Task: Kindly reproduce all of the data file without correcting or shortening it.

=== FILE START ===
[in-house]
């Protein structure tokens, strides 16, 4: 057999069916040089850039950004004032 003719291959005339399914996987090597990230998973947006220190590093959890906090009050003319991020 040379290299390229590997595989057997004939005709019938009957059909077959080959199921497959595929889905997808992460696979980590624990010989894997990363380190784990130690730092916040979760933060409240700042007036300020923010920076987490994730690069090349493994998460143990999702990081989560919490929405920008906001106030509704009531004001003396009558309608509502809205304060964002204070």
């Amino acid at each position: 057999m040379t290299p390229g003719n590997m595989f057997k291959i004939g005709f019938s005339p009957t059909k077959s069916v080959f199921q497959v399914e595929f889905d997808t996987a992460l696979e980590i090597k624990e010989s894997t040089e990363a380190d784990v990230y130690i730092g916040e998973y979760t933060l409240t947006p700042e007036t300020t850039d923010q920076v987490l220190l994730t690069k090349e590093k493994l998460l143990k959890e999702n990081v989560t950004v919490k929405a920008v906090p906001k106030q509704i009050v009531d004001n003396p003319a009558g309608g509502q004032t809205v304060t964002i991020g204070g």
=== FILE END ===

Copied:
[in-house]
């Protein structure tokens, strides 16, 4: 057999069916040089850039950004004032 003719291959005339399914996987090597990230998973947006220190590093959890906090009050003319991020 040379290299390229590997595989057997004939005709019938009957059909077959080959199921497959595929889905997808992460696979980590624990010989894997990363380190784990130690730092916040979760933060409240700042007036300020923010920076987490994730690069090349493994998460143990999702990081989560919490929405920008906001106030509704009531004001003396009558309608509502809205304060964002204070």
């Amino acid at each position: 057999m040379t290299p390229g003719n590997m595989f057997k291959i004939g005709f019938s005339p009957t059909k077959s069916v080959f199921q497959v399914e595929f889905d997808t996987a992460l696979e980590i090597k624990e010989s894997t040089e990363a380190d784990v990230y130690i730092g916040e998973y979760t933060l409240t947006p700042e007036t300020t850039d923010q920076v987490l220190l994730t690069k090349e590093k493994l998460l143990k959890e999702n990081v989560t950004v919490k929405a920008v906090p906001k106030q509704i009050v009531d004001n003396p003319a009558g309608g509502q004032t809205v304060t964002i991020g204070g």